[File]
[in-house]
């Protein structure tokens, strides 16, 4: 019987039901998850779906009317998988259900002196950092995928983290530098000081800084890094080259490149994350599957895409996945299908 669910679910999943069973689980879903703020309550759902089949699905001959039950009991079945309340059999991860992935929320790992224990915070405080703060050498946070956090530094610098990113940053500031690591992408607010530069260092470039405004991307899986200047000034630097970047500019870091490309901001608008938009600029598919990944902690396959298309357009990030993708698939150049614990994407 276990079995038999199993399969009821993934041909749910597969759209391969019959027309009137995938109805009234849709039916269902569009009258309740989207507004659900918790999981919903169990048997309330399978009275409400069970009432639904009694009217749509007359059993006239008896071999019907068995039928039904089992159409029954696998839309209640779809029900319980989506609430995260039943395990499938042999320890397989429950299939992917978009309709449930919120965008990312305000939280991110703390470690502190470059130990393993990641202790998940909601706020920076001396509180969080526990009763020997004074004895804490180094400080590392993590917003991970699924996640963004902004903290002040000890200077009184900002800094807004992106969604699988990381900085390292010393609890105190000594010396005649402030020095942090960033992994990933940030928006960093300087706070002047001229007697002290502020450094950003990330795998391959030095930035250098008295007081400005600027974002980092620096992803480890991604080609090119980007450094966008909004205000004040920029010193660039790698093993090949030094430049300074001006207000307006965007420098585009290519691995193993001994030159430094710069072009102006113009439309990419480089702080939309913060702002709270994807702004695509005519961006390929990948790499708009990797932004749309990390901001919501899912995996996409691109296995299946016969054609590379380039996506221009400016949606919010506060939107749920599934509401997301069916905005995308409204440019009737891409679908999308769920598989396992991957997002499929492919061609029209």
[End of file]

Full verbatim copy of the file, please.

[in-house]
């Protein structure tokens, strides 16, 4: 019987039901998850779906009317998988259900002196950092995928983290530098000081800084890094080259490149994350599957895409996945299908 669910679910999943069973689980879903703020309550759902089949699905001959039950009991079945309340059999991860992935929320790992224990915070405080703060050498946070956090530094610098990113940053500031690591992408607010530069260092470039405004991307899986200047000034630097970047500019870091490309901001608008938009600029598919990944902690396959298309357009990030993708698939150049614990994407 276990079995038999199993399969009821993934041909749910597969759209391969019959027309009137995938109805009234849709039916269902569009009258309740989207507004659900918790999981919903169990048997309330399978009275409400069970009432639904009694009217749509007359059993006239008896071999019907068995039928039904089992159409029954696998839309209640779809029900319980989506609430995260039943395990499938042999320890397989429950299939992917978009309709449930919120965008990312305000939280991110703390470690502190470059130990393993990641202790998940909601706020920076001396509180969080526990009763020997004074004895804490180094400080590392993590917003991970699924996640963004902004903290002040000890200077009184900002800094807004992106969604699988990381900085390292010393609890105190000594010396005649402030020095942090960033992994990933940030928006960093300087706070002047001229007697002290502020450094950003990330795998391959030095930035250098008295007081400005600027974002980092620096992803480890991604080609090119980007450094966008909004205000004040920029010193660039790698093993090949030094430049300074001006207000307006965007420098585009290519691995193993001994030159430094710069072009102006113009439309990419480089702080939309913060702002709270994807702004695509005519961006390929990948790499708009990797932004749309990390901001919501899912995996996409691109296995299946016969054609590379380039996506221009400016949606919010506060939107749920599934509401997301069916905005995308409204440019009737891409679908999308769920598989396992991957997002499929492919061609029209």